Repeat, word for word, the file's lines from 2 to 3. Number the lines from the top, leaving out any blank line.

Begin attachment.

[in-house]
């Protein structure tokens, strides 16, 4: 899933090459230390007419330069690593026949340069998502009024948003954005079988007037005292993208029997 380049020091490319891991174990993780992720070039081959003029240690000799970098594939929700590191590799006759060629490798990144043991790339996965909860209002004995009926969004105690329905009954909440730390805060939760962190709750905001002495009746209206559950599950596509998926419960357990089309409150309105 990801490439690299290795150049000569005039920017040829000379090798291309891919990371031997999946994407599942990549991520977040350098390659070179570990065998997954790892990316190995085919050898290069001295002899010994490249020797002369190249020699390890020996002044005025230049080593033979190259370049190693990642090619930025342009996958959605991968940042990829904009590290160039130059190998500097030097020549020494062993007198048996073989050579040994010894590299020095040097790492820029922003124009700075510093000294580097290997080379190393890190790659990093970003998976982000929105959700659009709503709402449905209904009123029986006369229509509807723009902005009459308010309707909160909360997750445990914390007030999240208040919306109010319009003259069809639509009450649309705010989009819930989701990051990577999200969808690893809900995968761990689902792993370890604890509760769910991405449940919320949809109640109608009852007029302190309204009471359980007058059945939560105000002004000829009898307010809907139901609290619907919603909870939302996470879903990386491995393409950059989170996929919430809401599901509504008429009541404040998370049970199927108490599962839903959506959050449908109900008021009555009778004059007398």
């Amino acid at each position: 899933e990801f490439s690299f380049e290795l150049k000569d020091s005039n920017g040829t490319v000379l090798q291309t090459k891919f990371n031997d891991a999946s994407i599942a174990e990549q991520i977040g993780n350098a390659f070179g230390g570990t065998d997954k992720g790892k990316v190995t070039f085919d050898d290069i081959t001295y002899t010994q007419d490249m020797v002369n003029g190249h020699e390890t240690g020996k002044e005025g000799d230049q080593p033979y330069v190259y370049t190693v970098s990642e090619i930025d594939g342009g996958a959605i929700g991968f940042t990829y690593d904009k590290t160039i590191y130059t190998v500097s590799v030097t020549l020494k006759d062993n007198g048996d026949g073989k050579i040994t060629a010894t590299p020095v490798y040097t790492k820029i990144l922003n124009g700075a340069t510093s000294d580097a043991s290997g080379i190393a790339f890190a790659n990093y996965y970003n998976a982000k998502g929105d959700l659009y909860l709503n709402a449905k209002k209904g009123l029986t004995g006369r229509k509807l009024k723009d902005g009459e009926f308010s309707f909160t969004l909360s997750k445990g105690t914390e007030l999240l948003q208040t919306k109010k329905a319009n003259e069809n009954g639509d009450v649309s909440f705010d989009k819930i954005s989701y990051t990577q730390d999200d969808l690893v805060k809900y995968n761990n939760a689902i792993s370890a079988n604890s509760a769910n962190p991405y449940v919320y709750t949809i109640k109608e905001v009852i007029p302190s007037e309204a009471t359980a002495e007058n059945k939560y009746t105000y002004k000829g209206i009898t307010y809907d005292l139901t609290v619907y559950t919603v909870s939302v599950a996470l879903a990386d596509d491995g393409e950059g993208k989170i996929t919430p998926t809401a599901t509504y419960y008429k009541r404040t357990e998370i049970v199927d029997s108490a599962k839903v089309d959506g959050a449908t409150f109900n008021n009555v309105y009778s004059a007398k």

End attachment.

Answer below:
């Protein structure tokens, strides 16, 4: 899933090459230390007419330069690593026949340069998502009024948003954005079988007037005292993208029997 380049020091490319891991174990993780992720070039081959003029240690000799970098594939929700590191590799006759060629490798990144043991790339996965909860209002004995009926969004105690329905009954909440730390805060939760962190709750905001002495009746209206559950599950596509998926419960357990089309409150309105 990801490439690299290795150049000569005039920017040829000379090798291309891919990371031997999946994407599942990549991520977040350098390659070179570990065998997954790892990316190995085919050898290069001295002899010994490249020797002369190249020699390890020996002044005025230049080593033979190259370049190693990642090619930025342009996958959605991968940042990829904009590290160039130059190998500097030097020549020494062993007198048996073989050579040994010894590299020095040097790492820029922003124009700075510093000294580097290997080379190393890190790659990093970003998976982000929105959700659009709503709402449905209904009123029986006369229509509807723009902005009459308010309707909160909360997750445990914390007030999240208040919306109010319009003259069809639509009450649309705010989009819930989701990051990577999200969808690893809900995968761990689902792993370890604890509760769910991405449940919320949809109640109608009852007029302190309204009471359980007058059945939560105000002004000829009898307010809907139901609290619907919603909870939302996470879903990386491995393409950059989170996929919430809401599901509504008429009541404040998370049970199927108490599962839903959506959050449908109900008021009555009778004059007398």
């Amino acid at each position: 899933e990801f490439s690299f380049e290795l150049k000569d020091s005039n920017g040829t490319v000379l090798q291309t090459k891919f990371n031997d891991a999946s994407i599942a174990e990549q991520i977040g993780n350098a390659f070179g230390g570990t065998d997954k992720g790892k990316v190995t070039f085919d050898d290069i081959t001295y002899t010994q007419d490249m020797v002369n003029g190249h020699e390890t240690g020996k002044e005025g000799d230049q080593p033979y330069v190259y370049t190693v970098s990642e090619i930025d594939g342009g996958a959605i929700g991968f940042t990829y690593d904009k590290t160039i590191y130059t190998v500097s590799v030097t020549l020494k006759d062993n007198g048996d026949g073989k050579i040994t060629a010894t590299p020095v490798y040097t790492k820029i990144l922003n124009g700075a340069t510093s000294d580097a043991s290997g080379i190393a790339f890190a790659n990093y996965y970003n998976a982000k998502g929105d959700l659009y909860l709503n709402a449905k209002k209904g009123l029986t004995g006369r229509k509807l009024k723009d902005g009459e009926f308010s309707f909160t969004l909360s997750k445990g105690t914390e007030l999240l948003q208040t919306k109010k329905a319009n003259e069809n009954g639509d009450v649309s909440f705010d989009k819930i954005s989701y990051t990577q730390d999200d969808l690893v805060k809900y995968n761990n939760a689902i792993s370890a079988n604890s509760a769910n962190p991405y449940v919320y709750t949809i109640k109608e905001v009852i007029p302190s007037e309204a009471t359980a002495e007058n059945k939560y009746t105000y002004k000829g209206i009898t307010y809907d005292l139901t609290v619907y559950t919603v909870s939302v599950a996470l879903a990386d596509d491995g393409e950059g993208k989170i996929t919430p998926t809401a599901t509504y419960y008429k009541r404040t357990e998370i049970v199927d029997s108490a599962k839903v089309d959506g959050a449908t409150f109900n008021n009555v309105y009778s004059a007398k």